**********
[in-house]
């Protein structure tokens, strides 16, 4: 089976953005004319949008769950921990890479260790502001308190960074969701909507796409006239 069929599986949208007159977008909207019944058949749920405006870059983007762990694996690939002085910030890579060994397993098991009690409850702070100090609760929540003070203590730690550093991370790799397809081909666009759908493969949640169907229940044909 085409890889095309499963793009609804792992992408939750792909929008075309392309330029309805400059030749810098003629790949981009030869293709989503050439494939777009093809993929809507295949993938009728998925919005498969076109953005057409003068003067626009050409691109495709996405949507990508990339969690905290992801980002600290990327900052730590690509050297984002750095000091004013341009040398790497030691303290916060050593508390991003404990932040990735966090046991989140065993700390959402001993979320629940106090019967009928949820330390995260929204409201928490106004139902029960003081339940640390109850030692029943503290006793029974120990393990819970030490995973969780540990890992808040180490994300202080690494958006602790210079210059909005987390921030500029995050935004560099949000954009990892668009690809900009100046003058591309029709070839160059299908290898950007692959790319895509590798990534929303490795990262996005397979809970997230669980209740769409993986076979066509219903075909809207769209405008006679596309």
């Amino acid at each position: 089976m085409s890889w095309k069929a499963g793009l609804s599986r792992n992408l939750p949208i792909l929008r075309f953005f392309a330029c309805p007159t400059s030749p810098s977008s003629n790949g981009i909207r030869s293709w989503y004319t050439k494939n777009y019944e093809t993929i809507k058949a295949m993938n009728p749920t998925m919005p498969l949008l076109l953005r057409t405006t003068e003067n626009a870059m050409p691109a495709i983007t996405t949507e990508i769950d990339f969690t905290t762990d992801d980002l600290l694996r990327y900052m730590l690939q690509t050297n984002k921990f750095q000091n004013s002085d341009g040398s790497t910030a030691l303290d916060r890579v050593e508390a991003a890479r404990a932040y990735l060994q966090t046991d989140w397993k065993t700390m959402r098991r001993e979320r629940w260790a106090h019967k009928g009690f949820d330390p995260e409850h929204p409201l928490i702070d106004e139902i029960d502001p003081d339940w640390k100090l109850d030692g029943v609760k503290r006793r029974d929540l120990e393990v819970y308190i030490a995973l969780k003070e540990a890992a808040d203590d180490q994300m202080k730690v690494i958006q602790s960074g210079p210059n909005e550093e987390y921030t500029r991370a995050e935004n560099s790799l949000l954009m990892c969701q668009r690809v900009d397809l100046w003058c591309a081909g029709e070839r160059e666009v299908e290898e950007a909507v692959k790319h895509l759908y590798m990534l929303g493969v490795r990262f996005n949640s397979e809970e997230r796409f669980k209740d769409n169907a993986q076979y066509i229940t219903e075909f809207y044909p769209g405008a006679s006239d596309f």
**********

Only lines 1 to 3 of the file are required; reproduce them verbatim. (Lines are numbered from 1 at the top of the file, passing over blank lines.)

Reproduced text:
[in-house]
């Protein structure tokens, strides 16, 4: 089976953005004319949008769950921990890479260790502001308190960074969701909507796409006239 069929599986949208007159977008909207019944058949749920405006870059983007762990694996690939002085910030890579060994397993098991009690409850702070100090609760929540003070203590730690550093991370790799397809081909666009759908493969949640169907229940044909 085409890889095309499963793009609804792992992408939750792909929008075309392309330029309805400059030749810098003629790949981009030869293709989503050439494939777009093809993929809507295949993938009728998925919005498969076109953005057409003068003067626009050409691109495709996405949507990508990339969690905290992801980002600290990327900052730590690509050297984002750095000091004013341009040398790497030691303290916060050593508390991003404990932040990735966090046991989140065993700390959402001993979320629940106090019967009928949820330390995260929204409201928490106004139902029960003081339940640390109850030692029943503290006793029974120990393990819970030490995973969780540990890992808040180490994300202080690494958006602790210079210059909005987390921030500029995050935004560099949000954009990892668009690809900009100046003058591309029709070839160059299908290898950007692959790319895509590798990534929303490795990262996005397979809970997230669980209740769409993986076979066509219903075909809207769209405008006679596309």
């Amino acid at each position: 089976m085409s890889w095309k069929a499963g793009l609804s599986r792992n992408l939750p949208i792909l929008r075309f953005f392309a330029c309805p007159t400059s030749p810098s977008s003629n790949g981009i909207r030869s293709w989503y004319t050439k494939n777009y019944e093809t993929i809507k058949a295949m993938n009728p749920t998925m919005p498969l949008l076109l953005r057409t405006t003068e003067n626009a870059m050409p691109a495709i983007t996405t949507e990508i769950d990339f969690t905290t762990d992801d980002l600290l694996r990327y900052m730590l690939q690509t050297n984002k921990f750095q000091n004013s002085d341009g040398s790497t910030a030691l303290d916060r890579v050593e508390a991003a890479r404990a932040y990735l060994q966090t046991d989140w397993k065993t700390m959402r098991r001993e979320r629940w260790a106090h019967k009928g009690f949820d330390p995260e409850h929204p409201l928490i702070d106004e139902i029960d502001p003081d339940w640390k100090l109850d030692g029943v609760k503290r006793r029974d929540l120990e393990v819970y308190i030490a995973l969780k003070e540990a890992a808040d203590d180490q994300m202080k730690v690494i958006q602790s960074g210079p210059n909005e550093e987390y921030t500029r991370a995050e935004n560099s790799l949000l954009m990892c969701q668009r690809v900009d397809l100046w003058c591309a081909g029709e070839r160059e666009v299908e290898e950007a909507v692959k790319h895509l759908y590798m990534l929303g493969v490795r990262f996005n949640s397979e809970e997230r796409f669980k209740d769409n169907a993986q076979y066509i229940t219903e075909f809207y044909p769209g405008a006679s006239d596309f």